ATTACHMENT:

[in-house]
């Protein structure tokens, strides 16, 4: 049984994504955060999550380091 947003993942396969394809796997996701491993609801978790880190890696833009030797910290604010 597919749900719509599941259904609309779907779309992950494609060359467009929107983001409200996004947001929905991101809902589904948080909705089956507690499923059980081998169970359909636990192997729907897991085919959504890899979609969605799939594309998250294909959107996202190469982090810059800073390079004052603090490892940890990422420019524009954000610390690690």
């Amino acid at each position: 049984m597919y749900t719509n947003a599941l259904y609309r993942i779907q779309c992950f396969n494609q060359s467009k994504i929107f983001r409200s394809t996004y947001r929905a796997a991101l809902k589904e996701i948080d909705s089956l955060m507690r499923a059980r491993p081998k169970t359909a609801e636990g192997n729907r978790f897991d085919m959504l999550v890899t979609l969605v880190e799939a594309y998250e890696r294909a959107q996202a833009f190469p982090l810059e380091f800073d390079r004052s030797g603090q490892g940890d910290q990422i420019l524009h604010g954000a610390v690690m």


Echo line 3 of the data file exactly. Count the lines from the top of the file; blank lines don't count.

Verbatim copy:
């Amino acid at each position: 049984m597919y749900t719509n947003a599941l259904y609309r993942i779907q779309c992950f396969n494609q060359s467009k994504i929107f983001r409200s394809t996004y947001r929905a796997a991101l809902k589904e996701i948080d909705s089956l955060m507690r499923a059980r491993p081998k169970t359909a609801e636990g192997n729907r978790f897991d085919m959504l999550v890899t979609l969605v880190e799939a594309y998250e890696r294909a959107q996202a833009f190469p982090l810059e380091f800073d390079r004052s030797g603090q490892g940890d910290q990422i420019l524009h604010g954000a610390v690690m």